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Quote:
Originally Posted by BigJoe16 View Post
Sounds like a plan to me!

As for the framing of the wall, you could have a steel beam put across the top with posts on the corners to support the roof and have the walls tied into that.

Think about the beam that runs across your floor joists in your basement. They generally aren't that big and sometimes support a massive amount of weight depending on how your house was built.


One thing you may have already considered is that your gaining alot of sun light coming in those windows but you will be exposing your shop to people looking in.

Do you want these windows to open?
Have you considered glass block? They make pretty clear styles and they will have alot better R- value than standard windows.
Thanks for your great comments.

Direct sunlight is a concern which is why we plan on only having three windows on the East side of the building. There is a range of granite spires (the Organ Mtns) east of us which causes the sun to 'rise' a bit later than normal. This keeps some of the direct sun from reaching us in the early morning. However, once the sun rises above the Organ's things can really heat up in a hurry. In the winter months, the sun is not the heat threat that it is in the summer.

As to having the windows open or not, at the moment I would say that a nice cool breeze would be nice to have, but only time will tell on that. The glass blocks are not something that I had thought of. My wife was an interior designer for Herman-Miller for over 30 years and worked with architects for many years. She might like that idea. The R-value of the glass blocks is a great point.

One thing that I am keenly aware of is the rattlesnakes. Keeping the garage door open during the summer month is not a very good idea which is why having open windows is way smarter. We live on about 4 acres of land and the rattler's are much more of a threat than prying eyes.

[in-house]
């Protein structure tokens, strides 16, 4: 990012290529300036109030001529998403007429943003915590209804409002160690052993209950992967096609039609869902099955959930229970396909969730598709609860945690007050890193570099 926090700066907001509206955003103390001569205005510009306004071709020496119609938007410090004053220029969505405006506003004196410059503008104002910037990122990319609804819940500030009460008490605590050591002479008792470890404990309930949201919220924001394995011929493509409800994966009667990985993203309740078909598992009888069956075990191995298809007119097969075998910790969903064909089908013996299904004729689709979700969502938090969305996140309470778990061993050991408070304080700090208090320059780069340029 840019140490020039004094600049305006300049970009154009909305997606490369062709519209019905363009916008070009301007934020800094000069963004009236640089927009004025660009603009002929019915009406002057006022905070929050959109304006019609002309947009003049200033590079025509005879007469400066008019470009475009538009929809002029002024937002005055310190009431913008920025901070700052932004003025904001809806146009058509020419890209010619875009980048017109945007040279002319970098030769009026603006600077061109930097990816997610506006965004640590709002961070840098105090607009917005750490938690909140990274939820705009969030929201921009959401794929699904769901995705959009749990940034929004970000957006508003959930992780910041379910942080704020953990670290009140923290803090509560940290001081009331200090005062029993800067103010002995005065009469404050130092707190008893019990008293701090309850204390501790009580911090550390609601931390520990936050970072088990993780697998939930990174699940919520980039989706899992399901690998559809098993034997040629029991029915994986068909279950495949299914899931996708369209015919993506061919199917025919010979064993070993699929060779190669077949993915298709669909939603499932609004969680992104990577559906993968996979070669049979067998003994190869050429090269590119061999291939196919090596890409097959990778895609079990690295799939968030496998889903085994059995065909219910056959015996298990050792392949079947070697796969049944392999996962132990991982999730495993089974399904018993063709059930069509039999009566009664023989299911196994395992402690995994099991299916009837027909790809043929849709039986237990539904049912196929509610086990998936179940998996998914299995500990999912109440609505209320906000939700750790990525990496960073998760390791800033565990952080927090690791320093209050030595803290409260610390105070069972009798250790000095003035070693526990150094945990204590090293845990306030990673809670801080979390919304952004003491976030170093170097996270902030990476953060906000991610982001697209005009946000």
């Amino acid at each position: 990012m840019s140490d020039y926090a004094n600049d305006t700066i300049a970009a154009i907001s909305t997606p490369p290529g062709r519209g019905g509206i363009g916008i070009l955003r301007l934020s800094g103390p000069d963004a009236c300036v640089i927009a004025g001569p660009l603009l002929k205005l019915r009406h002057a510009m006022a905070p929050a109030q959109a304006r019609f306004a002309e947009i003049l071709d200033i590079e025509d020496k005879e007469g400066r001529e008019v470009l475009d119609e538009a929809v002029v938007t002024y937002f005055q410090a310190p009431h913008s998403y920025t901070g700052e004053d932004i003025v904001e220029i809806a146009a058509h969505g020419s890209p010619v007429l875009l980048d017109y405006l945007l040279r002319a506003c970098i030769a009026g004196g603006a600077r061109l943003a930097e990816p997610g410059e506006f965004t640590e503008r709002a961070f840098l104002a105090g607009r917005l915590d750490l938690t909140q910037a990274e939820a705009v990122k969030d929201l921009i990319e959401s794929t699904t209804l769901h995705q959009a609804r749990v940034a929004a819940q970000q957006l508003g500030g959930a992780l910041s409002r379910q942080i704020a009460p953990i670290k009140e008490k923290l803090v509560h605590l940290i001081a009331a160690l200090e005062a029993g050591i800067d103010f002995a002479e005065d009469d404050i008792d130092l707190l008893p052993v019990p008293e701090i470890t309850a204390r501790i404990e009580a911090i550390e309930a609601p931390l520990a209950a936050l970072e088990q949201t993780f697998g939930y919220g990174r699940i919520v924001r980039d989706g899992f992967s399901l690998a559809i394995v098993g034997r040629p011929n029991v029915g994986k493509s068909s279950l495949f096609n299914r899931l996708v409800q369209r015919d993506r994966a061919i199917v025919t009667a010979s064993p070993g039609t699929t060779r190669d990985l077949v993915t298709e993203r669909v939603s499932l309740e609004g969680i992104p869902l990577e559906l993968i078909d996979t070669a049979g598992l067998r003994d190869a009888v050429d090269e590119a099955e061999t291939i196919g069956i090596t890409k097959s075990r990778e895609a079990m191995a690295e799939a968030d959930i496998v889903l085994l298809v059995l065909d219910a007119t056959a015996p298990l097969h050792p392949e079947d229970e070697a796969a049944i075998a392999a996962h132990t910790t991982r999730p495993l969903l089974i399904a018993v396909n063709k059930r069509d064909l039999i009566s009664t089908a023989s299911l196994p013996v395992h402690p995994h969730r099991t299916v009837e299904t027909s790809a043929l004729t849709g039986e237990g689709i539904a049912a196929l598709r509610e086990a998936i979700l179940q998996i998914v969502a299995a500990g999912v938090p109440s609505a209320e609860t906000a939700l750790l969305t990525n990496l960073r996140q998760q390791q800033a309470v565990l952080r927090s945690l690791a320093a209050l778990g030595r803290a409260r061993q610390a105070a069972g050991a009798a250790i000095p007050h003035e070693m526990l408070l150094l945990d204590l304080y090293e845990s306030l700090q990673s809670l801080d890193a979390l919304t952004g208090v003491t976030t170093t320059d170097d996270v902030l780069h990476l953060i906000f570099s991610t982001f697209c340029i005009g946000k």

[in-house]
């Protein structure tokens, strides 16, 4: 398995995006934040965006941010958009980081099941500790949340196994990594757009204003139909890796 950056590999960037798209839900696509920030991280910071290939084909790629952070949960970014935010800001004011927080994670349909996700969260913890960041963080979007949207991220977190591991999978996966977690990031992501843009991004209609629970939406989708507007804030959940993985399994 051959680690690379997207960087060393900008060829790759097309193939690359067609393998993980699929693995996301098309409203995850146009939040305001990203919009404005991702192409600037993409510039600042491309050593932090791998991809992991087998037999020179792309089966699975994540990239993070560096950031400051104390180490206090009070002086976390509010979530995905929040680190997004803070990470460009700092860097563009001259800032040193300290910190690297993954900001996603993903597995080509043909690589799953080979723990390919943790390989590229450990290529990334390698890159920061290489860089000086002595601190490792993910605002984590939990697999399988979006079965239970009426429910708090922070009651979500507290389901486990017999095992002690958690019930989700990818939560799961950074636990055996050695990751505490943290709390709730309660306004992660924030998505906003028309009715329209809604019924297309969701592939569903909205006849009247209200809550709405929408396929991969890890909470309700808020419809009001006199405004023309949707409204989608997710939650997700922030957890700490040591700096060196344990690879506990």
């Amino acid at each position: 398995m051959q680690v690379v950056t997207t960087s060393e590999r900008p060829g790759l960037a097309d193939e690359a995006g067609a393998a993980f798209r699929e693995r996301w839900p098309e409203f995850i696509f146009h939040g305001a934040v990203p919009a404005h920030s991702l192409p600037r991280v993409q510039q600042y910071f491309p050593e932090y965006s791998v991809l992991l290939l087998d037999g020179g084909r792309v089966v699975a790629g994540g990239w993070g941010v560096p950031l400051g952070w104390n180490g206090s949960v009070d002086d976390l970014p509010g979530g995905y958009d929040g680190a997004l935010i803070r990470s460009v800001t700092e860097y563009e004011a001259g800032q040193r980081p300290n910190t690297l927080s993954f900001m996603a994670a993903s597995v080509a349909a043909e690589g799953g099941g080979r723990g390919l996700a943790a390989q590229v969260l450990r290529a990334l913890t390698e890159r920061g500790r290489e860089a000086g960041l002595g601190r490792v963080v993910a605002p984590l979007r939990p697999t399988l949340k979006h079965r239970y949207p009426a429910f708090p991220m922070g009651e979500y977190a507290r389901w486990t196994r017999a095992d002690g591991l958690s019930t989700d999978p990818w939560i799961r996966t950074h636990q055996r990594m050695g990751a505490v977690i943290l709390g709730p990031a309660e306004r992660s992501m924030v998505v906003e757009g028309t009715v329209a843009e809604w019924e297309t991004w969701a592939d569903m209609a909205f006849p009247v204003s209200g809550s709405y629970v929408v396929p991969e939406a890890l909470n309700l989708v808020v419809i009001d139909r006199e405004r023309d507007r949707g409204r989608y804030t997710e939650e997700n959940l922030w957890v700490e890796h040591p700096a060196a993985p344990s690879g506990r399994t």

Thanks again.
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post #11 of 42 Old 04-16-2014, 12:44 AM
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Check your local building codes.

Where I am there are minimum and maximum fenestration/square footage ratios that are tied directly to energy consumption.

There are different types of glazing systems that are part of this overall equation.

There are also code requirements regarding egress that take into account a minimum opening size, how the windows operate and what room they're in.

Its not as simple as it may seem.

When I die, I want to go peacefully like my grandfather did in his
sleep. Not yelling and screaming like the passengers in his car.

Jack Handey
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post #12 of 42 Old 04-16-2014, 12:50 AM
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Quote:
Originally Posted by chicago

Thanks for your great comments.

Direct sunlight is a concern which is why we plan on only having three windows on the East side of the building. There is a range of granite spires (the Organ Mtns) east of us...
Las Cruces?

When I die, I want to go peacefully like my grandfather did in his
sleep. Not yelling and screaming like the passengers in his car.

Jack Handey
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post #13 of 42 Old 04-16-2014, 09:10 AM
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Quote:
Originally Posted by chicago View Post
Thanks so much for taking the time to post your comments.
And you are very welcome. Good luck with your project.
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post #14 of 42 Old 04-16-2014, 12:22 PM Thread Starter
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Quote:
Originally Posted by jharris2 View Post
Check your local building codes.

Where I am there are minimum and maximum fenestration/square footage ratios that are tied directly to energy consumption.